Although one of your clergymen, as was recently reported in a newspaper, claims that the independent state of Bohemia lasted only twenty years, I am convinced that other scholars of your country condemn such narrow views. Let me remind you that this is not the first time that Czechs have had the opportunity to fight for the freedom of the European spirit.
Who bravely defended the idea of free Christianity, and been accused of heresy?
Who defended the idea of democracy, and was accused of Bolshevism?
Hussitism was blamed for destroying churches and artistic monuments; it was blamed for dragging the whole nation into poverty. So many reasons can be found if one’s goal is to suppress the freedom of thought!
I also once thought it would be a sin to destroy a Rubens'painting, to burn a beautiful building. Today I no longer think so. And neither will anyone who is experiencing or has experienced the oppression of free human life or free human thought. For if free human thought and free human life are oppressed, no beautiful painting or beautiful building will be created. Therefore it is more acceptable to allow beautiful monuments of the human spirit to be destroyed than to destroy the fruitfulness of the human spirit itself.
That is why it now does not seem to me such a terrible thought that the monuments of the Czech nation should be destroyed, but only that the freedom of its spirit might be undermined. Today I understand that the medieval reformers destroyed temples; without their vandalism there would have been a stunting of the human spirit; without the barbarism of the vandals there would have been the decadence of antiquity; without the destruction of revolutions there would have been the crippling of human society.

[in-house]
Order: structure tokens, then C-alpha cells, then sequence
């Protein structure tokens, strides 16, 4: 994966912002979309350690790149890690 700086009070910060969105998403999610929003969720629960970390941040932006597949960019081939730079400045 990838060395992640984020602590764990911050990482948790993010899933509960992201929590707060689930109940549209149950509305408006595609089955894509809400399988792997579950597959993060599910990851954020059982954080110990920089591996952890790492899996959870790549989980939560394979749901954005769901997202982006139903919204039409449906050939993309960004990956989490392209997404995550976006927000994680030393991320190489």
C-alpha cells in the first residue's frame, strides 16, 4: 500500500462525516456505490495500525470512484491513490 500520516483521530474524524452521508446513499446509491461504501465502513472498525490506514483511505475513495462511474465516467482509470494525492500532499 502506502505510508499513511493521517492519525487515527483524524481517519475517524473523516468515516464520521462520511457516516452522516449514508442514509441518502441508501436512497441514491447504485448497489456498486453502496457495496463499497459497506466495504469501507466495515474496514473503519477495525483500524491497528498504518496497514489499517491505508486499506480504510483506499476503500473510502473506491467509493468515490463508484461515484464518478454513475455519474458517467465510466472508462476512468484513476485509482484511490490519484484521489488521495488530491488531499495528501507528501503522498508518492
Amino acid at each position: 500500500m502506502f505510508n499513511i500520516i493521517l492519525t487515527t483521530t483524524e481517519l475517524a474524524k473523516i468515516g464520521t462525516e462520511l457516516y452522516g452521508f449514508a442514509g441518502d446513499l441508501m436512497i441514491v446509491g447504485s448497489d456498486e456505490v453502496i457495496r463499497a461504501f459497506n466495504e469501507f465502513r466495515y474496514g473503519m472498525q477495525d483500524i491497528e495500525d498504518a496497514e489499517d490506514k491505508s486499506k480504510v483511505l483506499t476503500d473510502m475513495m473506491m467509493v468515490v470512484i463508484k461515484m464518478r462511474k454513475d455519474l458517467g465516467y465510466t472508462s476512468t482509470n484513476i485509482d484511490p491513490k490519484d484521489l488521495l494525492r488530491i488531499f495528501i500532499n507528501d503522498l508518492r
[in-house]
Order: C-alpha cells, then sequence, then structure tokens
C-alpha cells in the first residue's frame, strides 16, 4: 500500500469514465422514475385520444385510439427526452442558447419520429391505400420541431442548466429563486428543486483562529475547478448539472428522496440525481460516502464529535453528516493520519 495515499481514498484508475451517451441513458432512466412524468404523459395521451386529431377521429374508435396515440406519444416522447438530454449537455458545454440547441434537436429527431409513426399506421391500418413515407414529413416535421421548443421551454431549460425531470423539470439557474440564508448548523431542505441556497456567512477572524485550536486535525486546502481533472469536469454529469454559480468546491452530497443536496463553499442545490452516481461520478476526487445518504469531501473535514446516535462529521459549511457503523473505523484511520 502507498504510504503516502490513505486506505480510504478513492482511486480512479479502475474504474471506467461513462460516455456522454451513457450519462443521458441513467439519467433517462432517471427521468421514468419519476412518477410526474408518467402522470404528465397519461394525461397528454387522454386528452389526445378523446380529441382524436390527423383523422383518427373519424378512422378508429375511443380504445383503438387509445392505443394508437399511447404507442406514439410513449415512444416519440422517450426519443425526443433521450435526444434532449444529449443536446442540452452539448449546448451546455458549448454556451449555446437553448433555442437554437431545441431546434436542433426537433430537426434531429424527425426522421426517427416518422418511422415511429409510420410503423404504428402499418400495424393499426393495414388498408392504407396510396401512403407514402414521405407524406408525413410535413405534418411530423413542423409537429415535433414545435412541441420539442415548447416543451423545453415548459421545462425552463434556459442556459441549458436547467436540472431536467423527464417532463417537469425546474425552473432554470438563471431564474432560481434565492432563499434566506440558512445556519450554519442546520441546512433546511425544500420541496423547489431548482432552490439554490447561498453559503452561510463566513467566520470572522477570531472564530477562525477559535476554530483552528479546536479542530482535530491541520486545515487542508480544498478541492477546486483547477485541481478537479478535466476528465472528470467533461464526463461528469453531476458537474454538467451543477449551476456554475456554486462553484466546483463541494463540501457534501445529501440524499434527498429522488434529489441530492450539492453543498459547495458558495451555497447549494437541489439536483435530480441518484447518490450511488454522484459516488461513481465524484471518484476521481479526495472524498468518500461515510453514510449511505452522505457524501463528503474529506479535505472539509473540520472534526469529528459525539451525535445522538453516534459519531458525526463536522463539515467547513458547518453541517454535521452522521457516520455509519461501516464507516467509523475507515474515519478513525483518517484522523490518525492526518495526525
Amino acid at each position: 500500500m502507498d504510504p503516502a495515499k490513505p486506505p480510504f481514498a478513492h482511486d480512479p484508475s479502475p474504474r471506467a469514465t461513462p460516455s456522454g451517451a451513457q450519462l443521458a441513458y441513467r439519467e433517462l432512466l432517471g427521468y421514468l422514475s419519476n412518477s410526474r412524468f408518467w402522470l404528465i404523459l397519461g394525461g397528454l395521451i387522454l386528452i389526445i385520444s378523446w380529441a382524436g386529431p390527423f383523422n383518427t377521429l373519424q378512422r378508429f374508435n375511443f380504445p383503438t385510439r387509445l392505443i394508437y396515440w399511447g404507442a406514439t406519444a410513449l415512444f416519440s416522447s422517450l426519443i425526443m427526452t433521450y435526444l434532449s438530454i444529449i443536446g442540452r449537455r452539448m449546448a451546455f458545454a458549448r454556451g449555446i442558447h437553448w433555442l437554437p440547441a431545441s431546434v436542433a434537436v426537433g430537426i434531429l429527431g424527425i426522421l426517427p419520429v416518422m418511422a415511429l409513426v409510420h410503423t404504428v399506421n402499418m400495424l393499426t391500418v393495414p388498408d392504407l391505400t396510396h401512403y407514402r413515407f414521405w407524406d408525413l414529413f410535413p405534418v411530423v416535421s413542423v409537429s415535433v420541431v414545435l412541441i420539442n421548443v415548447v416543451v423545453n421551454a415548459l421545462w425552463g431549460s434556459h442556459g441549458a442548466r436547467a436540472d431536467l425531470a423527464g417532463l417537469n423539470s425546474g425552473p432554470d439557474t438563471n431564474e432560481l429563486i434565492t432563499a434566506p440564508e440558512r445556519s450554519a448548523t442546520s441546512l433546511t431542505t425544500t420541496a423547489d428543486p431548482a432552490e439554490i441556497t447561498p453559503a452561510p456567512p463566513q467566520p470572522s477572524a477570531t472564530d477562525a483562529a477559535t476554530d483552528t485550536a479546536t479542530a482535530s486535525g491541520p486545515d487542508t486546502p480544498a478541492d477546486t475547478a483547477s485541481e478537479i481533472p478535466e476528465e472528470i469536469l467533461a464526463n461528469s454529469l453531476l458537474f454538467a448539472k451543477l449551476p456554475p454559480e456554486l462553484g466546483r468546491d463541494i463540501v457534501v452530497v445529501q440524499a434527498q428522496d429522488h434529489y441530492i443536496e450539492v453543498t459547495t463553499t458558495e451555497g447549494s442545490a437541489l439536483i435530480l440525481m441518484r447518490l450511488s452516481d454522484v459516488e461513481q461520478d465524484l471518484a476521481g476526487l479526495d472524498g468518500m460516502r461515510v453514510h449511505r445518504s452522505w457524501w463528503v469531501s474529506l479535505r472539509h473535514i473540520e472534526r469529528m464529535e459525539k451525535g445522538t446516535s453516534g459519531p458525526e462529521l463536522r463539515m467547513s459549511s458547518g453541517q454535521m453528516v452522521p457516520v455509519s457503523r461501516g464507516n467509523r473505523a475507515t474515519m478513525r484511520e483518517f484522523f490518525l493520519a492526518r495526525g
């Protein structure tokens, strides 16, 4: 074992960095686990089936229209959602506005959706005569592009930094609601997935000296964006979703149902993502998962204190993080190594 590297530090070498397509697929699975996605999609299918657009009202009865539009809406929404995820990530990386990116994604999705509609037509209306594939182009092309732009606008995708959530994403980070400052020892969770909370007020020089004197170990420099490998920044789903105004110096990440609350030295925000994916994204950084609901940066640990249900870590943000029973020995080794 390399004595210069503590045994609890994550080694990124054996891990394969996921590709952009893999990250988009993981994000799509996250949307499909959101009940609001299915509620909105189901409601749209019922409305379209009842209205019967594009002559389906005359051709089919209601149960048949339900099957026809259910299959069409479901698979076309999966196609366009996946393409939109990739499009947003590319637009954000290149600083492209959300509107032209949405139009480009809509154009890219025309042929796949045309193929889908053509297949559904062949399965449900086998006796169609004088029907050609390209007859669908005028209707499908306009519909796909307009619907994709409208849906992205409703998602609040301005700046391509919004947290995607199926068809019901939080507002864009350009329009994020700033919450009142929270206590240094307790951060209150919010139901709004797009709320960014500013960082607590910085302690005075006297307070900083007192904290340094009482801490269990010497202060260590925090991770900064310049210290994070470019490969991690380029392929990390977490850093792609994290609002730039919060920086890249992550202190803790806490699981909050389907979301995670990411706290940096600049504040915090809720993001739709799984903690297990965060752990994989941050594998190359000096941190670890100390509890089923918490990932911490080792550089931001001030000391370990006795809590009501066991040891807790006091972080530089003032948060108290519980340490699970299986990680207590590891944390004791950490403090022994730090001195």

I don't ever want to listen to the lamentations of some human society's monument conservation office again.
You, gentlemen, who possess precious collections, do not blame the revolutionaries if they do not entirely share your feelings. If nature had followed your directives, you would never have been born. Don't worry, the best of human activity is almost immortal. And if now and then something goes in vain and unnecessarily, there is still plenty left to admire and to learn from.
You in England, you have many people who have rich collections, and you all cling to old habits. But who among us does not live in bondage to them? But I digress.
I would like to thank London radio for reporting yesterday how Czechs brought flowers, most of them primroses, to the Hus monument in Old Town Square and arranged them to spell the words “Truth Shall Prevail”, which was changed into the shape of a chalice upon “agreement” with the police.
Oh please, announce on the London radio that the Czechs are not merely the poor people whose country is sung about in the English song about good King Wenceslas. Tell them that it was in the 15th century that we defended the progressive ideas of your clergyman Wycliffe. Even then, a part of your nation thought Wycliffe was a heretic. But you let him live peacefully in the countryside. Central Europe was already more violent and explosive than your island empire. I know that at the Council of Constance, the English came out against Huss with some letters from Oxford University. I know that even today there are people among you who agree with the above-mentioned uneducated priest who claimed that there is no need to worry about a state that lasted only twenty years.
|Subject:||A Woman in the Pantheon|
|Title:||Typescript of the book "Testimony. Diary from 1939" - p. 53, 54|